NFL players have a pretty typical summer routine: Find a warm, comfortable locale and work out. The Seahawks have famously trekked to Hawaii in the past. You cannot drive three blocks in Miami in July without stumbling upon at least two NFL players working out (and posting it on Instagram). San Diego and Los Angeles are standard meeting spots, too.
And then there’s the Eagles. They went to Fargo, North Dakota, a destination as unlikely as it was effective. Players say it helped the offense jell in the summer months before the Eagles raced to an unexpected 13–3 record and the no. 1 seed in the NFC.
“My friends were saying, ‘Why are you going to North Dakota? There’s nothing there,’” said rookie wide receiver Shelton Gibson. “And I was saying ‘I know about North Dakota,’ and they said, ‘What do you know about it?’’And I said ‘OK, I don’t know anything.’”
“It was weird. I didn’t know what we were getting ourselves into,” Gibson said. “But I want to go back.”
The Eagles’ skill-position players gathered in Fargo last July. They’d made similar trips in 2016 and 2015 to San Diego (Sam Bradford also brought some teammates to his Oklahoma hometown in 2016), but they’d never done anything quite like the trek to North Dakota, which featured the vast majority of the pass catchers on the team. Fargo, of course, is the home base of quarterback Carson Wentz, an MVP candidate this season until he tore his ACL in December.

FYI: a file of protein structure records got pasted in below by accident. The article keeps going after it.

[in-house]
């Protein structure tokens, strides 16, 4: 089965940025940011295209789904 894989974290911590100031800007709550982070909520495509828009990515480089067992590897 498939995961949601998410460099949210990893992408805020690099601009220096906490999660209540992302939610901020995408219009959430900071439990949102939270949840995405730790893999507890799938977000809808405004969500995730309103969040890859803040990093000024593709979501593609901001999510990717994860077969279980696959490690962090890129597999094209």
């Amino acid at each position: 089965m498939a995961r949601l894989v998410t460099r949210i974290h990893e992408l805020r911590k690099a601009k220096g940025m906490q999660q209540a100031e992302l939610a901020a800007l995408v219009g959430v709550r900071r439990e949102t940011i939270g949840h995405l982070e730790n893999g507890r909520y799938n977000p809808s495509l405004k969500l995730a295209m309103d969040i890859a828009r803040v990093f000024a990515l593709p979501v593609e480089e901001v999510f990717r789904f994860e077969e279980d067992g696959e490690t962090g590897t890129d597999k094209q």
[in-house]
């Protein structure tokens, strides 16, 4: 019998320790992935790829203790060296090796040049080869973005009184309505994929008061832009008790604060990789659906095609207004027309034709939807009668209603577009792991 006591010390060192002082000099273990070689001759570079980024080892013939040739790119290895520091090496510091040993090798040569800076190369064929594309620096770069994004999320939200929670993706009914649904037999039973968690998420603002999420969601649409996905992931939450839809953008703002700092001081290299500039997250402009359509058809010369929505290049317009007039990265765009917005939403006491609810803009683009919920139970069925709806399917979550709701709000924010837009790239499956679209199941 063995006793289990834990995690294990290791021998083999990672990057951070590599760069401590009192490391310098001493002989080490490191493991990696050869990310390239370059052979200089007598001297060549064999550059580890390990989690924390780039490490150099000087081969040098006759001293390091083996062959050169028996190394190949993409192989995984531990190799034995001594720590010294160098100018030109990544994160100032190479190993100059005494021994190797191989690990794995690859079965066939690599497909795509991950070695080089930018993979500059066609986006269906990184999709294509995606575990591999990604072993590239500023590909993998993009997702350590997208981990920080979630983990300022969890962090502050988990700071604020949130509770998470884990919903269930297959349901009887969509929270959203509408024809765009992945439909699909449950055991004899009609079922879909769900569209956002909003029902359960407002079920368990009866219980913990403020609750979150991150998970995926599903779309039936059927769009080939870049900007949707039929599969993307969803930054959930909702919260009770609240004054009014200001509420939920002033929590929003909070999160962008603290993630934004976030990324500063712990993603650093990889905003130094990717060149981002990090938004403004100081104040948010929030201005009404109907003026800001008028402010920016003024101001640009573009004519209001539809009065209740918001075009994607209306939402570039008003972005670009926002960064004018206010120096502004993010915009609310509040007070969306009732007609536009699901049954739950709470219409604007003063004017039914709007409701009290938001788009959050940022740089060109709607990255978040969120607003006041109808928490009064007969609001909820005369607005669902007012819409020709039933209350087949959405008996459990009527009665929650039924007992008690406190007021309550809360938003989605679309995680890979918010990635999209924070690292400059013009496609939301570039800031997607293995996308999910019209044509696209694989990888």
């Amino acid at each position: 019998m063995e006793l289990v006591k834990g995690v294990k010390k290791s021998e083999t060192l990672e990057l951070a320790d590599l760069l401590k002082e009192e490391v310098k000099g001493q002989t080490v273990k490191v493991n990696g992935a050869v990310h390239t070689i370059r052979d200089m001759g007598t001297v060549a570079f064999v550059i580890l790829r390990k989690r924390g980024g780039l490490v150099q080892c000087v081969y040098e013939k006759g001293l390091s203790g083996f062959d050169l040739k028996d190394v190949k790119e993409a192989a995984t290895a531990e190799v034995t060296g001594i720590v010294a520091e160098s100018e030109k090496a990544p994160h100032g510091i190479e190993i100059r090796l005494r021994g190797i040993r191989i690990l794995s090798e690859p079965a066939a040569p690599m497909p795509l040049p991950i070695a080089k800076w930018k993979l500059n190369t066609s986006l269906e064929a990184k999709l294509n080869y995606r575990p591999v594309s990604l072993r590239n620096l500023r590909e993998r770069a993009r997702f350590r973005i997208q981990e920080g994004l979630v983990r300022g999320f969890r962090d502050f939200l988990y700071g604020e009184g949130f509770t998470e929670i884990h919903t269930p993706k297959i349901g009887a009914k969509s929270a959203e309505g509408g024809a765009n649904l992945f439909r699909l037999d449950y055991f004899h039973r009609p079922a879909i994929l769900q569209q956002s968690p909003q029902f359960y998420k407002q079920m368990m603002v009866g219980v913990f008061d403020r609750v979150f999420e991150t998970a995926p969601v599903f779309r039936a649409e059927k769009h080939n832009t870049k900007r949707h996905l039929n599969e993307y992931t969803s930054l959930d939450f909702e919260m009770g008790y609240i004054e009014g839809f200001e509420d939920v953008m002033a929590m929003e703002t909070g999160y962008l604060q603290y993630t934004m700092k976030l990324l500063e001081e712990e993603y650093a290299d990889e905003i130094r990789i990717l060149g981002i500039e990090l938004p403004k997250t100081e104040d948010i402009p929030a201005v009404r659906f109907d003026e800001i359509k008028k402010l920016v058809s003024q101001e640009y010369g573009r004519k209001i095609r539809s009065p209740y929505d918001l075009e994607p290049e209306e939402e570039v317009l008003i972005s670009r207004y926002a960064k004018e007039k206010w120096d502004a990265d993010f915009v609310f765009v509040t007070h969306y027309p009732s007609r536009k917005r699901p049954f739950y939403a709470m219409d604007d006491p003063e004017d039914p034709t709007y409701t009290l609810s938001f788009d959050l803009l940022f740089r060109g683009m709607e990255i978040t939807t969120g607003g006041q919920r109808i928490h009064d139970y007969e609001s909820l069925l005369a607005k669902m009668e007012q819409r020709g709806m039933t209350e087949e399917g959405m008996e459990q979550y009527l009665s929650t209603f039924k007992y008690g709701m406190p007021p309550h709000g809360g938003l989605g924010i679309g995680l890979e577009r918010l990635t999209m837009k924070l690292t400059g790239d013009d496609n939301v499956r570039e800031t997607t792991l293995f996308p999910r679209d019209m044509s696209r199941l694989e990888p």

Aside from a type of bonding experience, these types of unofficial workouts are an effective football practice: The new collective bargaining agreement puts strict limits on training camp and practice time, and thus, trips like these to Fargo help the players build chemistry on their own time.
On Saturday, the Eagles play the Atlanta Falcons in the NFC divisional playoffs, and although they are the no. 1 seed, they’re not favored to win. This is because Nick Foles is the quarterback. But they’ll always have Fargo.
“I’ve seen these trips around the league. When I trained in Florida, you’d see teams down there,” said veteran receiver Torrey Smith, who signed with the team in March and ate at one eatery that served bison burgers five times. “Obviously, if you’re done with your work it’s nice to go kick it on the beach. But this was probably better than places where there is more to do. We’d probably be more likely to go out, do something like that. It was very personal. We were not surrounded by a lot of people. So we enjoyed each other’s company.”
“If we were in Miami, guys know people, everyone at night separates. In Fargo, it’s ‘Hey Carson, what are we supposed to do?’” said receiver Mack Hollins. “So everything we did was as a unit, as a team. I think that was big as far as relationships now.”
These days included workouts at North Dakota State, where Wentz played college ball and became a star, and lots of bison burgers, as well as, uh, some sightseeing.
“When I got off the flight, I remember the people I was on the flight with. We get off the flight and like two days later I saw a bunch of the same people walking around town. I’m like ‘This does not happen,’” said receiver Marcus Johnson. “When you go to other cities, major cities, you don’t ever see anyone. You could walk around most entire airports and never see any of those people again. I definitely saw the same faces again in Fargo. That was different.”
The people of Fargo were freaking out about the Eagles — and they still are.